#BelfastHour is one hundreds of Networking Hours that have sprung up. Bee Social Marketing @BeeSocialUKhave compiled a pretty exhaustive list here along with some of the back story and etiquette.

Twitter Scheduling as Radio Programming

 

Suddenly there was too much to Tweet.

My main intention with the @BledSlovenia Twitter was to create a community of passion. People come to Slovenia and fall in love with it (yes, it is the only country with LOVE in its name). When people come to Bled they almost always leave with fond memories and a promise to return. Part of the role of the Twitter feed is to sustain that longing.

It was the height of the summer. There were events to be promoted – public service announcements rather than direct marketing. There were Tweets and photos and videos to be sent and retweeted. There was the distinct possibility I would be sending out too many messages and dominating followers’ feeds. And as we know, the only thing worse than Tweeting too little is Tweeting too much. It is worse to drive people away than to fail to attract them in the first place.

And there were marketing messages, too. Every event deserved to be promoted properly and fairly.

And it all had to have a personal tone of voice.

How could I make this coherent and consistent? Then I remembered my days in radio and the playlist used to manage and balance the weekly music output. Would it work for a busy Twitter feed? This was my first one:

A list – start the day must haves

B list – the week’s theme

C list – today specific not already in a or b list

C 2 list – This evening specific

Priority 2 – User generated Images

Priority 3 – User generated Video

Over the weeks, I developed to optimise the Tweet List. It gave every tweet a fair share prioritising those that were important and giving the community room to engage. And left time for RTing good content and having conversations with the audience.

I don’t know if there is a magical number of daily tweets. Publishers with rolling news can put out more than I could. Big names can and should put out fewer. The only test I could apply was measuring followers: the following grew and there was a very small number of unfollowers.

First thoughts on Tweeting for a holiday destination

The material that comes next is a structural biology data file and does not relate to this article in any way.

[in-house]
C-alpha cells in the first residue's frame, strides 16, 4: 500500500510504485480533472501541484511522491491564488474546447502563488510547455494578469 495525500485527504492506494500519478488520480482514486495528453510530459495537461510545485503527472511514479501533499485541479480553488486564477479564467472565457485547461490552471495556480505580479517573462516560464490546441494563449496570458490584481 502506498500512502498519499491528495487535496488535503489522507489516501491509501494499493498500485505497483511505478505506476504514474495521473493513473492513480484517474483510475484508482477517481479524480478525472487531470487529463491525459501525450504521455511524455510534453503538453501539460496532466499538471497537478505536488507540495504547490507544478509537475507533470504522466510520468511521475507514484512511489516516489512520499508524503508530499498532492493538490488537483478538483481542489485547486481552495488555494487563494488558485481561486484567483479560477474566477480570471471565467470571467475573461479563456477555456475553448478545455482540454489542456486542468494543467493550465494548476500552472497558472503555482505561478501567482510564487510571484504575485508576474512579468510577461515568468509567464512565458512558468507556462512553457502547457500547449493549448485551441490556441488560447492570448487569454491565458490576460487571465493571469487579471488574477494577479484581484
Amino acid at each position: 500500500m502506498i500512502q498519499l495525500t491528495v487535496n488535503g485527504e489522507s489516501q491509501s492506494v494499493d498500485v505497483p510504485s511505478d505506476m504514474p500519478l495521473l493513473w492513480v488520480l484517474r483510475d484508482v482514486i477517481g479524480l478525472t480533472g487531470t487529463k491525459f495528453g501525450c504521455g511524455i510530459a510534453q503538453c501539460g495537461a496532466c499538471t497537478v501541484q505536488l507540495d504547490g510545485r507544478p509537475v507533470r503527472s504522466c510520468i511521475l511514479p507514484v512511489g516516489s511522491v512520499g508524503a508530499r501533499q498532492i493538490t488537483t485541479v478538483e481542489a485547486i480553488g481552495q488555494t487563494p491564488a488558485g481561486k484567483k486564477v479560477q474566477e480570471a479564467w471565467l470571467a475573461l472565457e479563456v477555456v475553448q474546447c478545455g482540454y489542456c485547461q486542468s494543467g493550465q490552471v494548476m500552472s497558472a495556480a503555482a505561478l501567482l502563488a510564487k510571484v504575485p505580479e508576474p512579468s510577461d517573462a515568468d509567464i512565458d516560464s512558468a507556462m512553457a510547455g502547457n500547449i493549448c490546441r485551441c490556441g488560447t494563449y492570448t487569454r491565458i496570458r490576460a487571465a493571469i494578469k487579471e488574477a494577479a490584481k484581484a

First published on LinkedIn 

Balloon over Lake Bled on Monday morning

I have spent the last 5 months working on @BledSlovenia and@SlovenianAlps Twitter feeds – and loved it. Not only because there is so much – for want of a better word – “fan” content on the web, but I have the ability to compare and contrast performance of Tweets for an international audience in two different types of “Brand”.

Just do a search for “Lake Bled” on Google, Instagram, Facebook, YouTube, Vimeo, Flickr and Twitter. The result? Thousands upon thousands of photos, videos and blogs, largely not “professional”, but put there because people who come here love this place. Then there are the daily RTs, conversations with the community and it leads to a very active feed with strong commitment by a surprisingly large percentage of the “Followers”. In this instance I think “Followers” is not the right word. “Followers” implies passivity; this is not a passive group. A very good number get involved sometimes every day.

@SlovenianAlps is a bigger geographic area than Bled taking in a number of towns and villages in Gorenjska (Upper Carniola). It is popular during the summer but comes into its own as a winter destination. I have found it harder to build the community during the summer, but I have been able to research and plan a winter campaign to hand over to my successor.
Now, we are not talking about big numbers here. When I took over @BledSlovenia it had 555 followers. Next week it should reach 2500. @SlovenianAlps was in mid-double digits in June and should reach 1500 next week. I fully expect it to get to 3000 by the end of the winter. OK it’s not Coke or Justin Bieber, but compares well with others in the area such as @VisitLjubljana and @SloveniaInfo.
[Incidentally if there was a paid advertising campaign (which we can’t do on Twitter in Slovenia – it is not a qualifying country), there would be 5 or 10 times more. But what I know for sure through personally building the community that the “Followers” are indeed interested and will participate when they want to. And I have got to know several hundred of them.]
I am gathering lots of information about good practice using Twitter which I hope to publish later. For example, afternoon is supposed to be the best time to Tweet. Well, if you have an international audience

  • speaking around 10 languages (English, French, Spanish, Serbian, Russian, Arabic, Croatian, Italian, German and oh Slovenian) using at least 4 scrips – Roman, Gregorian, Japanese and Arabic)
  • stretching from West coast USA to Japan

then there is no afternoon. (And you get to use Google Translate a lot!)
I can also confirm is content is king then the Image is an Idol.
This was just intended as a quick note – getting a bit long. But I shall add more to this another time.